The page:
Building a sustainable Startup
Julius Pankoke | June 23, 2016
The startup scene is accelerating. More and more startups are created. With this increase we also see a rising number of exits. News of these million-dollar startup sales have led to an increasing number of entrepreneurs, who only found companies to make a monetary beneficial exit. When one creates a startup solely for the purpose of selling it, a less than sustainable startup and subsequent failures are the result.
To fight this decline in quality, startup entrepreneurs are searching for more sustainable ways to lead a startup to success. The road to a real sustainable startup is long and hard, but also offers great rewards. We are going to take a look at what sustainability means and wherein the challenges and benefits for entrepreneurs lie.
What is Sustainability?
The Oxford Dictionary defines sustainability as “the avoidance of depletion of natural resources to maintain an ecological balance”. That is the classic environmental definition of sustainability. When looked at in a business/company focus it would be the creation of a system that uses the needed resources in a way that can be kept up indefinitely. Instead of maximum growth and going from one source to the next, the design allows the startup to function and be successful while naturally growing. By using mainly profits as a source of investment the startup development is based on a recurring resource. This eliminates the danger of a sudden failure in the case of missing external funding.
Sustainability can also have a less production and investment driven aspect. People are the most important resource of a company. As such, it is in the best interest of the entrepreneur if they are happy, because happy employees work better. Burning them out with impossible deadlines and constant pressure will yield short term results, but lead to long-term catastrophic failure. If an employee quits due to poor company culture, the company loses an important resource and has to find a suitable replacement. That costs, both time and money. So to be sustainable means to offer employees a positive ecosystem to work in and to keep an eye on their work-life balance.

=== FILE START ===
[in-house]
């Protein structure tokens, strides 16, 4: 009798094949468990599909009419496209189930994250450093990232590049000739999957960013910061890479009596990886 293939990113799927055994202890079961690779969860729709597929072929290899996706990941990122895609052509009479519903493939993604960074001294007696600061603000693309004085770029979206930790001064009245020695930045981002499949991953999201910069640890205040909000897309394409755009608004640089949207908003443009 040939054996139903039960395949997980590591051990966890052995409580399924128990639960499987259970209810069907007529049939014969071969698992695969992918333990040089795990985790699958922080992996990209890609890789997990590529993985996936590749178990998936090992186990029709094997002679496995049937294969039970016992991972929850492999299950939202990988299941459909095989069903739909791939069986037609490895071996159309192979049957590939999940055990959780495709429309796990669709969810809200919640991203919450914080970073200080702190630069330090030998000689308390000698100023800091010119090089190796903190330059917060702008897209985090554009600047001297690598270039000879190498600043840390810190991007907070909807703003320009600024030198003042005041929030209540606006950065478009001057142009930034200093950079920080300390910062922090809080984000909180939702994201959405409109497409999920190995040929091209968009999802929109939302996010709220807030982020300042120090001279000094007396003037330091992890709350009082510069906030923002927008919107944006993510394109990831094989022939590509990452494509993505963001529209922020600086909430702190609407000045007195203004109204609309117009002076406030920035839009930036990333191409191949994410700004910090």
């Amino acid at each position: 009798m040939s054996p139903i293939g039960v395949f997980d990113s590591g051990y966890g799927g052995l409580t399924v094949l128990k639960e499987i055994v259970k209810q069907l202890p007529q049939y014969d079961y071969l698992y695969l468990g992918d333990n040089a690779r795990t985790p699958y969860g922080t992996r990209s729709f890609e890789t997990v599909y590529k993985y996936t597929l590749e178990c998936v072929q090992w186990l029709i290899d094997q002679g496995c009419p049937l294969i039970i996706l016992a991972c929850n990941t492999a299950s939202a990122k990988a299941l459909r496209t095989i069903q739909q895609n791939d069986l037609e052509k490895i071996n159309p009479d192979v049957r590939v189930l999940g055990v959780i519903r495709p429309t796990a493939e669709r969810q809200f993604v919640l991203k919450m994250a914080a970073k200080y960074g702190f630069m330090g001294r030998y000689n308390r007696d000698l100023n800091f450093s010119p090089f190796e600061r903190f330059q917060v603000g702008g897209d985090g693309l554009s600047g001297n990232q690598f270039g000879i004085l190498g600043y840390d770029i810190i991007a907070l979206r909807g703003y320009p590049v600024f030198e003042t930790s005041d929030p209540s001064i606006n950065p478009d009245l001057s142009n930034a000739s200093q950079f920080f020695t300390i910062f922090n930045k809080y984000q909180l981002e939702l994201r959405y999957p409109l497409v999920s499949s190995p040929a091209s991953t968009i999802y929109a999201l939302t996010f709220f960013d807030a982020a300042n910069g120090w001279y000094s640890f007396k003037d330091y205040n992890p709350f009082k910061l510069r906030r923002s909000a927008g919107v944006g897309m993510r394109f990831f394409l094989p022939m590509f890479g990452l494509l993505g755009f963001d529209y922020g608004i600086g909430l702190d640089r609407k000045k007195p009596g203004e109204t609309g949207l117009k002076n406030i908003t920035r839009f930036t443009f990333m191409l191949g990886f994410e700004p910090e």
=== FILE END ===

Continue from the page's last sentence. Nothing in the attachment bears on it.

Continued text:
What does it take to build a sustainable startup?
Even though the idea of a self-supporting business sounds great, there are some challenges you will have to face.
Sustainability is a long-term project. Since its very definition is not cutting corners, you are in for quite some time. Startups of this kind can take more than 5 years until they reach comfortable success. Be sure you are aware of that when you decide to go the sustainable route.
You will be pressed for money, especially in the initial months. While hyper growing, VC-backed ventures have access to big piles of money, you will have to think twice about investing a single cent. This can mean that even though you spot a great opportunity, you don’t have the funds to realise it right away. In times like these you will have to bite the bullet and keep on growing, so the next time an opportunity comes along, you will have the required capital to realise it without going bankrupt. Though this is tough, it also provides you with a clear advantage over your money-boosted competitor. Hardship is the mother of invention. Because your resources are already slim, you will find creative ways to solve challenges. This motivation for innovation leads to entrepreneurs discovering new solutions to their problems.
David vs Goliath
This only applies if you try to establish yourself in the same market as a VC-funded startup. They will naturally have more marketing power at their disposal than you. More capital and more people. If you try to beat them at their own game you will most definitely lose. There are two main approaches that will help you to come out on top. The first is focus. VC-startups usually try to cover as much of the market and its neighbouring sectors. They will have to establish and sustain several totally different marketing campaigns to achieve that objective. Herein lies your chance. By stretching both their financial and creative resources to thin you can get ahead of them by being just that little bit better, that little bit more engaging with your customers. Even if they notice your actions, they would have to pull resources from other projects to get on your level.